New ultrathin robotic muscle tested on robotic butterflies

A new ultra-thin muscle for light robotics was developed by a group of researchers from the Korea Advanced Institute of Science and Technology (KAIST). The new actuator looks like a thin strip of paper about two and a half centimeters long. It is made of MXene, a particular material made of a class of compounds that are very thin, only a few atoms thick.

In particular, they used layers of MXene made of titanium and carbon compounds. The same MXene is connected to a synthetic polymer via an ionic bond so that it becomes flexible but retains the resistance of the conductivity. The latter is essential for an artificial muscle because, in order to contract and generally imitate human muscles, it uses electricity as a stimulus.

According to the press release on the KAIST website, this new artificial muscle works better than others and reacts very quickly to low tension. It can also be in continuous motion for more than five hours.

The researchers conducted a test that included the small electronic muscle in a particular pin that mimics the way a flower opens its petals when a small amount of electricity is applied to it. They also designed robotic butterflies that moved their wings to perform tests.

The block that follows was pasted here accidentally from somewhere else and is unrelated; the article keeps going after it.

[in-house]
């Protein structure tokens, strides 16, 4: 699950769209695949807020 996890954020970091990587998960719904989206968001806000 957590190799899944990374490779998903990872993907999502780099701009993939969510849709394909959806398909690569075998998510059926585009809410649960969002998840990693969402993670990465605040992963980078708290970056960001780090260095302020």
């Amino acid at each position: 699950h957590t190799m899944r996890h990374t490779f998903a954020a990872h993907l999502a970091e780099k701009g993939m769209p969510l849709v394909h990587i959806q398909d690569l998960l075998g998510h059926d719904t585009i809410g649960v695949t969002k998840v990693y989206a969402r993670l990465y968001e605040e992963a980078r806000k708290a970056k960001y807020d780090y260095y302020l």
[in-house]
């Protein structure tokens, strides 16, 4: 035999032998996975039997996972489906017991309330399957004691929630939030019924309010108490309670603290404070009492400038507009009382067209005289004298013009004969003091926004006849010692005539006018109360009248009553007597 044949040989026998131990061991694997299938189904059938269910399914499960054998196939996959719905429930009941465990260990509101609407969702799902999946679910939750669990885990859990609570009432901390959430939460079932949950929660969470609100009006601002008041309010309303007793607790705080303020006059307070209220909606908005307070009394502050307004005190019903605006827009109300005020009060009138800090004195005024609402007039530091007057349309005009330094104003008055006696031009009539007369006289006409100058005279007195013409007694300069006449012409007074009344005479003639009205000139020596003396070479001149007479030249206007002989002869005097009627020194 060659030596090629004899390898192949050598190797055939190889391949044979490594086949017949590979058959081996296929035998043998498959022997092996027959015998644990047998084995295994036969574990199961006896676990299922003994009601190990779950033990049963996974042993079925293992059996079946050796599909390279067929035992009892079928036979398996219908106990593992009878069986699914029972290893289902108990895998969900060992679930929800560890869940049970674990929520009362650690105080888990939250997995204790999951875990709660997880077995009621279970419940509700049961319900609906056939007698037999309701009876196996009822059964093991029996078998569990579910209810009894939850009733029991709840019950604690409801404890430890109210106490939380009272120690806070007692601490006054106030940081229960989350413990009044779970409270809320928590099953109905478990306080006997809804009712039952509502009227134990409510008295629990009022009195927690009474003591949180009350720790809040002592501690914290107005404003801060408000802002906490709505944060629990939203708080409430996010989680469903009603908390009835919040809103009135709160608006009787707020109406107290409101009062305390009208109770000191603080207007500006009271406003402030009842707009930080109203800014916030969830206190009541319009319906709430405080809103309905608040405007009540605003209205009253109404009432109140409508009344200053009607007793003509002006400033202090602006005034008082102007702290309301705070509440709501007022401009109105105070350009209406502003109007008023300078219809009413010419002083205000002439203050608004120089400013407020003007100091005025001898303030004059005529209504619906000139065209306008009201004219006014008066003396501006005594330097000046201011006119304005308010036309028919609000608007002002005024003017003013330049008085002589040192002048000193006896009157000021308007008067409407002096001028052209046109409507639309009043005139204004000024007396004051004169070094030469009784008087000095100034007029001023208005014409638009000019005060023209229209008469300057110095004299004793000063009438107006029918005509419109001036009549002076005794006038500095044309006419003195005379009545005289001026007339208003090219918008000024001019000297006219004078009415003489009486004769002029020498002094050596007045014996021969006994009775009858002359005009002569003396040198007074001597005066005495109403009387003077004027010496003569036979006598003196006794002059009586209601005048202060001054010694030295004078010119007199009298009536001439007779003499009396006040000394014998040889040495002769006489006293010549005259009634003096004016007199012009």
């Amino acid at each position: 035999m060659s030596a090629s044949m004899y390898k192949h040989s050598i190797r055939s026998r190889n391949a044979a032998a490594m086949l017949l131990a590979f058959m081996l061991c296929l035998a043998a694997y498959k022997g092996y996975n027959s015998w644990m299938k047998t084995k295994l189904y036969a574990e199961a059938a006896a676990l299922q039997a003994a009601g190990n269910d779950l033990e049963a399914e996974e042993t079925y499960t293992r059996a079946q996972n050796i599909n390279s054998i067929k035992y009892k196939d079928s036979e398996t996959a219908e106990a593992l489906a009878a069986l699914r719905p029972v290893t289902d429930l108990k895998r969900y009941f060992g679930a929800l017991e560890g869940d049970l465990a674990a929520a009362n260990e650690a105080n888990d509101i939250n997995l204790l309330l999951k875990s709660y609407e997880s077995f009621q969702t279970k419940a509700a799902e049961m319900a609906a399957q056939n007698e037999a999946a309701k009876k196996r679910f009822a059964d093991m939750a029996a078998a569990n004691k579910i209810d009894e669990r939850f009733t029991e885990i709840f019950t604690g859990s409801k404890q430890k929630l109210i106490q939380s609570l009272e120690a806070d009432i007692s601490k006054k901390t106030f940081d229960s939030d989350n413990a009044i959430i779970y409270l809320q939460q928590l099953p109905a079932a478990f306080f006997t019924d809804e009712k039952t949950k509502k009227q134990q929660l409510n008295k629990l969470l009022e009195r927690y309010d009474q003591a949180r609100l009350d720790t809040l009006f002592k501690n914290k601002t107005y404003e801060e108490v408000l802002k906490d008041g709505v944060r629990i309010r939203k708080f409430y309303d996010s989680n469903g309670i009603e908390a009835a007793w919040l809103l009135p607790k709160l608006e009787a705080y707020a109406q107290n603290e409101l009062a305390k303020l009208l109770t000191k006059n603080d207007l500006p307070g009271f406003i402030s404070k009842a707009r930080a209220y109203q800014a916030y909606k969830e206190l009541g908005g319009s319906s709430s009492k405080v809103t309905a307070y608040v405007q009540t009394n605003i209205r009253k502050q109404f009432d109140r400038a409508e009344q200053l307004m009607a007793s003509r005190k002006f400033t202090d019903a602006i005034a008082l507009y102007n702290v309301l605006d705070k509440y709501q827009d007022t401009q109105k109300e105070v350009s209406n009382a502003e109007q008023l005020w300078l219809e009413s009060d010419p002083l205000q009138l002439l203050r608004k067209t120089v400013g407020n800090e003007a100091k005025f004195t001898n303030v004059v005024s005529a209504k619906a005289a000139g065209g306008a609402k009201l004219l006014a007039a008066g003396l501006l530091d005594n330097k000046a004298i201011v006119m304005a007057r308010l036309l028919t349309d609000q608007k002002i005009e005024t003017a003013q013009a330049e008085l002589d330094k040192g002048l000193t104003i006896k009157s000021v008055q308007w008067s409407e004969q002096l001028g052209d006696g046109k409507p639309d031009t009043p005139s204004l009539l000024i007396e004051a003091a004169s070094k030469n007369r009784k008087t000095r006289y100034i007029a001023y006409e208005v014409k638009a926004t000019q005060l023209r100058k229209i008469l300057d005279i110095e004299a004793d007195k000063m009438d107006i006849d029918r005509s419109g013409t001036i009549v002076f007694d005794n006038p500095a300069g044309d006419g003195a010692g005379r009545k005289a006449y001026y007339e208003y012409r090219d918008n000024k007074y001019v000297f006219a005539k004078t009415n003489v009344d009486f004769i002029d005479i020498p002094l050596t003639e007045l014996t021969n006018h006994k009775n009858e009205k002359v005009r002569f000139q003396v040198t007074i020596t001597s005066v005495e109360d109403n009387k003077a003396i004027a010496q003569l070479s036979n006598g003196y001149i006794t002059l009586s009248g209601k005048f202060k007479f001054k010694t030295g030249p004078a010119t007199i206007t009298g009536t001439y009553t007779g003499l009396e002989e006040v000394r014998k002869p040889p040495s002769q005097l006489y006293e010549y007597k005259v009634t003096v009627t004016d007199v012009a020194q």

See also:

https://www.kaist.ac.kr/_prog/_board/?code=ed_news&mode=V&no=101381&upr_ntt_no=101381&site_dvs_cd=en&menu_dvs_cd=060101

https://robotics.sciencemag.org/content/4/33/eaaw7797

Image source:

https://i.pinimg.com/originals/8d/1e/2e/8d1e2ebe05835c36fd5e9435b6cdfff6.jpg

Martin Hill

An accomplished journalist and freelancer, Martin has held a long career in media and has worked for numerous different agencies. He was an editor for the Arizona Business Gazette for over 10 years before joining the Tucson Weekly (tucsonweekly.com) and founding Home of Science, a new publication with the aim of reporting on science news over the internet. Beyond having extensive writing and research experience, Martin is also a science enthusiast with a passion for science and technology. In his younger life, he had studied mechanical engineering before moving on to journalism.
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Martin Hill